7 items from 2011
20th Century Fox reports that the fifth "Die Hard" feature, starring Bruce Willis, will be titled "A Good Day to Die Hard", to be directed by John Moore ("Max Payne"), now prepping for a January 2012 start in Russia :
"...'John McClane' (Willis) has always found himself in the wrong place at the wrong time, with the skills and attitude to always be the last man standing, making him enemy #1 for terrorists the world over.
"Now, McClane faces his greatest challenge ever, this time on an international stage, when his estranged son 'Jack' is caught up in the daring prison escape of a rogue Russian leader, with father and son McClane working together to keep each other alive and the world safe for democracy..."
- Michael Stevens
The classic 2000Ad character Judge Dredd was first adapted for the big screen in 1995, and the results were flawed, to say the least. Phil takes a look back…
First, let me put my cards on the table. For the best part of thirty years, I have been a huge fan of the character Judge Dredd, and the British comic 2000Ad in which he appears.
I state this at the outset just so that you can appreciate the effort it has taken for me not to revert to tedious and predictable whinging about Stallone removing the helmet, Rob Schneider being cast as Fergee, and Dredd exchanging a kiss with Judge Hershey at the film’s conclusion.
Not for me the polemic of the immovable fan-boy, but rather the dispassionate objectivity of a reasonable film critic, someone who can see that compromises have to be made, and that comic book movie franchises »
At this point, would-be Hollywood types are more likely flush with web video ideas than headshots, though both options can be tragically bad. Online video has become a viable—and necessary—step in a career of writing, acting or directing these days (not to mention all the associated editing, art directing and other such tracks.) Break Media, home of Break.com, has gone on record saying they are planning on producing more than 1,000 original videos this year. And even the great Andy Signore, Sr. Producer in Break’s Creative Lab which actually comes up with most of them, is going to be tapped out of comedic gold at some point. It isn’t every day you whip up an Interactive Hot Tub Girl. So Break decided to team up with screenwriting software site Scripped.com to launch a search for the best web video scripts, with the winning script getting »
- Marc Hustvedt
Eddie Murphy was 21 and had just finished his second season on Saturday Night Live when he appeared in 48 Hrs., an action-comedy that went through about half a dozen iterations before it landed in his hands. Developed by Lawrence Gordon with Joel Silver, the script for 48 Hours passed through the typewriters of heavy hitters like Roger Spottiswoode and Steven E. de Souza, and was reportedly being revised by director Walter Hill right up to the moment he hollered “Action!” The project had a number of different actors attached, too (including Clint Eastwood and Richard Pryor), before the producers »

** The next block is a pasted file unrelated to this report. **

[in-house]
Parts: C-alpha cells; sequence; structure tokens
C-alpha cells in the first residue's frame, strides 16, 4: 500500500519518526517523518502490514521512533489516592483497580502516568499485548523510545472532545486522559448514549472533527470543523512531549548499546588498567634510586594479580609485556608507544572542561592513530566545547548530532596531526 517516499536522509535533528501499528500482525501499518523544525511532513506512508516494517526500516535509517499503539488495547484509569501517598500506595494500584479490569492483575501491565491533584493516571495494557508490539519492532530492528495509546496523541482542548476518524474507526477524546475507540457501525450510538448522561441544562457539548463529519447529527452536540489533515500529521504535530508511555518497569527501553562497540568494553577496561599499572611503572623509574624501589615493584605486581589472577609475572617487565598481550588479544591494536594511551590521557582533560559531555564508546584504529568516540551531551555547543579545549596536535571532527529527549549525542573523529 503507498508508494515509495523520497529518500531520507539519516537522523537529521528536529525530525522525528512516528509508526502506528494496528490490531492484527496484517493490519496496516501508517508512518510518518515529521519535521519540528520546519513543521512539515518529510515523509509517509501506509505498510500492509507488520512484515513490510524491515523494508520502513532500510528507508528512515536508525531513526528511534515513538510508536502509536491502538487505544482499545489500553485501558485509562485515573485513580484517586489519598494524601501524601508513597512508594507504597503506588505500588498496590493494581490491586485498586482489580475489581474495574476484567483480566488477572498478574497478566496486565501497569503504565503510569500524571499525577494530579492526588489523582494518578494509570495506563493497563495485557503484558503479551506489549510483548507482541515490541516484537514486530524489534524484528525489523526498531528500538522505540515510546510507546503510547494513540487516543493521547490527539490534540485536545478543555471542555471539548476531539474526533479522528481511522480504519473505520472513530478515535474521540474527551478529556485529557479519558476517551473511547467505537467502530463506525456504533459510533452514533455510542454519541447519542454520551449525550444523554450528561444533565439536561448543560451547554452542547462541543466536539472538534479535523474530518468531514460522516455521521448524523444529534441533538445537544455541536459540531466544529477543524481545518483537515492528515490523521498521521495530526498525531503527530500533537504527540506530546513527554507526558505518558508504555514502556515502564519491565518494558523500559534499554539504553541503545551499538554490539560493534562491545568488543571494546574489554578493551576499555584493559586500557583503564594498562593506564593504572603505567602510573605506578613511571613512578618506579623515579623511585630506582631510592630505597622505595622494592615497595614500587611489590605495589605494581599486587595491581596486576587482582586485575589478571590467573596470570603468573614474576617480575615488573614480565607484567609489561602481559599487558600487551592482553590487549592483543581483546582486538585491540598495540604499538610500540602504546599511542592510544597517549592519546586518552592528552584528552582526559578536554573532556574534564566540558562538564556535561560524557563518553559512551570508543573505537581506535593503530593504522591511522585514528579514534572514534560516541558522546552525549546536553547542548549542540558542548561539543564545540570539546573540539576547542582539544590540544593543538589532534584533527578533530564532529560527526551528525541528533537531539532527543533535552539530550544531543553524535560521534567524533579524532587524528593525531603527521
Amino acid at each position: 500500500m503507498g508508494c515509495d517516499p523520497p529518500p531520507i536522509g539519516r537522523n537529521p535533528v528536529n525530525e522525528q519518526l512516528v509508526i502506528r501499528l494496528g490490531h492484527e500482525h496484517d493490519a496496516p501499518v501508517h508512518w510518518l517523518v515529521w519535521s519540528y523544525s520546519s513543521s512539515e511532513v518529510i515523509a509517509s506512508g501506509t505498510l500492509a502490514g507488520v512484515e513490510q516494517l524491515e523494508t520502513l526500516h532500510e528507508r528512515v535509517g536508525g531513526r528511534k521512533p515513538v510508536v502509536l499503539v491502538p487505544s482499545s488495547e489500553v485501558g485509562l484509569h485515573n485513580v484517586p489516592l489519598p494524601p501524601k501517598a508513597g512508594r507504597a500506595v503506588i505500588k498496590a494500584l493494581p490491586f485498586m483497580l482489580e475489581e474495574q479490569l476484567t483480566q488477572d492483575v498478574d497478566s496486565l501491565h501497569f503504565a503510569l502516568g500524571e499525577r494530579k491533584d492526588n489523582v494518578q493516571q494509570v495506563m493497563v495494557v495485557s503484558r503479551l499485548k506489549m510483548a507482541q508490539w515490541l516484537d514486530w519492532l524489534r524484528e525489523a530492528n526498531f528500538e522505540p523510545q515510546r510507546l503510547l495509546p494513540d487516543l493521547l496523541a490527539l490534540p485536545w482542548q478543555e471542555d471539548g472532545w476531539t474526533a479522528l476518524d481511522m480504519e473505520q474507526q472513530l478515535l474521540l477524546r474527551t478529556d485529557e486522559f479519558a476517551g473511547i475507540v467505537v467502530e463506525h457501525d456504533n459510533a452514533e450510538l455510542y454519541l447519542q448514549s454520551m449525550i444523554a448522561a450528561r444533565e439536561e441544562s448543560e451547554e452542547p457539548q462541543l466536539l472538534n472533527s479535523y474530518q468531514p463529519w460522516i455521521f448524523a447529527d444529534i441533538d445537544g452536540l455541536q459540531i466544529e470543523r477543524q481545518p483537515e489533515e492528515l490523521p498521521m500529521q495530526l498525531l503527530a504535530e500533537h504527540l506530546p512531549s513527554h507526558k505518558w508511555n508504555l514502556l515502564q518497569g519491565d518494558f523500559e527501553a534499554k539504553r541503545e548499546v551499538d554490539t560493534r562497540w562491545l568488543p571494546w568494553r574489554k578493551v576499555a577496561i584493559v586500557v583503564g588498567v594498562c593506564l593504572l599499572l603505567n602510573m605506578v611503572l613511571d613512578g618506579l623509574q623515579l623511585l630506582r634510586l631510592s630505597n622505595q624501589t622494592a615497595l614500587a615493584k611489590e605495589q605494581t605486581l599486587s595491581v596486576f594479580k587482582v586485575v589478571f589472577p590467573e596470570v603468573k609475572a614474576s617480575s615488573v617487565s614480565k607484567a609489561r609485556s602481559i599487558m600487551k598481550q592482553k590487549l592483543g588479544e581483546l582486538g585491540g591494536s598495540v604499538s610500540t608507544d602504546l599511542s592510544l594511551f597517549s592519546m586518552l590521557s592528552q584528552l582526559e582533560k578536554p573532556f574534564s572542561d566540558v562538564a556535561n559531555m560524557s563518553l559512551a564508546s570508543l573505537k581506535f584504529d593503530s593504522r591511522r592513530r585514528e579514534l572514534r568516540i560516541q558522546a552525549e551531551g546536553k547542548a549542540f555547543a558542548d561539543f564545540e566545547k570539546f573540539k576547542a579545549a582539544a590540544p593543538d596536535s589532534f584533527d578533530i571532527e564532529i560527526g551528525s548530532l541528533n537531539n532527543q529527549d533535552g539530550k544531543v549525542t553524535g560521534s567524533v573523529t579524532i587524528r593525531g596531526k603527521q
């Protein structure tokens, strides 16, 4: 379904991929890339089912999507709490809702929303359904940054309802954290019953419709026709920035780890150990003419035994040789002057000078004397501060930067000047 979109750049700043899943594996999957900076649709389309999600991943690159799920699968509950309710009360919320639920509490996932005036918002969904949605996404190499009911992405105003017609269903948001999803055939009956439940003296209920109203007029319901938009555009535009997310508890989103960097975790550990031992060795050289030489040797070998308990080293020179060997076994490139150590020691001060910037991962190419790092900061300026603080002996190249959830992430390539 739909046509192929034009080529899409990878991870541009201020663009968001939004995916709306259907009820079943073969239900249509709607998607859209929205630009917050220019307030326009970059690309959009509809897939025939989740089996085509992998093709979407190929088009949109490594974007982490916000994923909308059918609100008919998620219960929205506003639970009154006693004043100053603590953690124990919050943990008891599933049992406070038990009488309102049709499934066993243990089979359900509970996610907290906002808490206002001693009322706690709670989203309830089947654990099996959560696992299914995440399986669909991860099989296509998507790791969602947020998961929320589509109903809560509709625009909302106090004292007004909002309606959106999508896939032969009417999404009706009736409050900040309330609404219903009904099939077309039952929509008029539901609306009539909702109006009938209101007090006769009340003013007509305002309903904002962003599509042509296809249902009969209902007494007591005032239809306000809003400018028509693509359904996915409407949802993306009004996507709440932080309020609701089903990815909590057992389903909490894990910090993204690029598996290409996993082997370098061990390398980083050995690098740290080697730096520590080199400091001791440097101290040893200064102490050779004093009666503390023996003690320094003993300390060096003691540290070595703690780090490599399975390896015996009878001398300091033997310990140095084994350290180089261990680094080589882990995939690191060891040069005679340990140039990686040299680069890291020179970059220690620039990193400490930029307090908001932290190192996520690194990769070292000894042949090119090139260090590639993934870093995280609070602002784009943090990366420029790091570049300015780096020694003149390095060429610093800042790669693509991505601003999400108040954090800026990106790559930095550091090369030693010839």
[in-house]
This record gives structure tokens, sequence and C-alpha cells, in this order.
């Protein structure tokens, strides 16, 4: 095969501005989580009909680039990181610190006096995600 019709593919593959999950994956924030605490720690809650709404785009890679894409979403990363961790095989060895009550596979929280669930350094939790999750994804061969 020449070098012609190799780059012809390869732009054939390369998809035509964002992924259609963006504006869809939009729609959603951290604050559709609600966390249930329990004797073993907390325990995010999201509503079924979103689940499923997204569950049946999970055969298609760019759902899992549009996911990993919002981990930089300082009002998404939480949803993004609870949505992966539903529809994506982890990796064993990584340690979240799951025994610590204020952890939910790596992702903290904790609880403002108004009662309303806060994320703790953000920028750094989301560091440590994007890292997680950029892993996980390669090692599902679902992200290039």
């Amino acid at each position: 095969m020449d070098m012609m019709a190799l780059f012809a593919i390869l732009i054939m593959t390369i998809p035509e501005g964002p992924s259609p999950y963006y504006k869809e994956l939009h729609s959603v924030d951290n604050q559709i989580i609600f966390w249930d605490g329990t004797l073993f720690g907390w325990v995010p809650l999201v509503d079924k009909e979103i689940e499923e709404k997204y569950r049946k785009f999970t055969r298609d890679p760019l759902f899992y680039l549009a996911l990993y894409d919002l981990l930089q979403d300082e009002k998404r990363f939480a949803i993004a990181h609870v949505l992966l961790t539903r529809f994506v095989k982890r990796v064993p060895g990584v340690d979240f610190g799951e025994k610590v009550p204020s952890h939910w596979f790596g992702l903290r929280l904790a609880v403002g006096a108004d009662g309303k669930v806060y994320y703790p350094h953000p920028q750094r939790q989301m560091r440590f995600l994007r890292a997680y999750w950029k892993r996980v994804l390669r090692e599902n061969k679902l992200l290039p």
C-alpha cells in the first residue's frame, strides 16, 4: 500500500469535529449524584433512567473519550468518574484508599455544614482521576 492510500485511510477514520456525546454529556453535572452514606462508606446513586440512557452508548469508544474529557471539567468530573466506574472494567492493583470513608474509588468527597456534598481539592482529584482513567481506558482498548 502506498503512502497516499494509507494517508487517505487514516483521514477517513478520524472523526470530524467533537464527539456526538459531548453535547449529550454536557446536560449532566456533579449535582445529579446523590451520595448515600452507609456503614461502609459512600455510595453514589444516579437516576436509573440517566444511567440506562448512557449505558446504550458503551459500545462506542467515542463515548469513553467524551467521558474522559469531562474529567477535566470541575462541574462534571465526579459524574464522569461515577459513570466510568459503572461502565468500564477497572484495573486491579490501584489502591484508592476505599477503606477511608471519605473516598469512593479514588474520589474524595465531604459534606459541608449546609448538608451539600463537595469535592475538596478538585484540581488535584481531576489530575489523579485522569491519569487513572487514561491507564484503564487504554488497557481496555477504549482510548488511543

Presenting short films from independent filmmakers...
StreetFighter: Legacy, 2010.
It's fair to say live-action adaptations of Capcom's Street Fighter video game franchise have been utterly disappointing - first up was the Jean-Claude Van Damme monstrosity Street Fighter (1994) from writer-director Steven E. de Souza, followed by the equally appalling 2009 reboot Street Fighter: The Legend of Chun-Li. Step forward British filmmaker and actor Joey Ansah (The Bourne Ultimatum) who, driven by his love for the video game series, looked to rectify the situation with the highly impressive three-minute fan film StreetFighter: Legacy.
Working alongside co-director Owen Trevor (Top Gear) and a team that included producer Jacqueline Quella (Toolbox Murders) and executive producer Anthony Waye (the James Bond franchise), Ansah secured Capcom's blessing for the project, which faithfully recreates a showdown »
The 2007 release of "Die Hard 4" aka "Live Free or Die Hard", grossed $383.5 million theatrical worldwide.
The "Die Hard" movie franchise kicked off with director John McTiernan's $28 million budgeted "Die Hard", released in 1988, written by Jeb Stuart and Steven E. de Souza, for producers Lawrence and Charles Gordon.
The "Die Hard" movie follows its source material closely, with much of the film's memorable scenes, characters and dialogue taken directly from "Nothing Lasts Forever", which was adapted as a stand-alone movie when Sinatra refused to do a sequel to "The Detective".
In 2009, comic book publishers Boom! »
- Michael Stevens
A year after kids programming producer Cookie Jar Entertainment signaled its intention to broaden its portfolio under veteran TV executive Tom Mazza, Cookie Jar's Evp and head of Worldwide TV, the company has set up a number of primetime projects in addition to several projects catering to kids. Helping the company's primetime efforts is former Upn drama head and Regency TV executive Maggie Murphy who recently joined Cookie Jar. Here is the company's development slate featuring projects for U.S. and Canadian networks produced under the primetime label The Jar and kids moniker Cookie Jar: Know It Alls—the story of a group of kids who attend a school for geniuses, from creator Todd Greenwald (Wizards of Waverly Place). The show is being developed to air on The Hub in the U.S. and Family Channel in Canada. Blah Girls—featuring animated girls satirizing popular culture, based on a Web series. »
- NELLIE ANDREEVA
7 items from 2011
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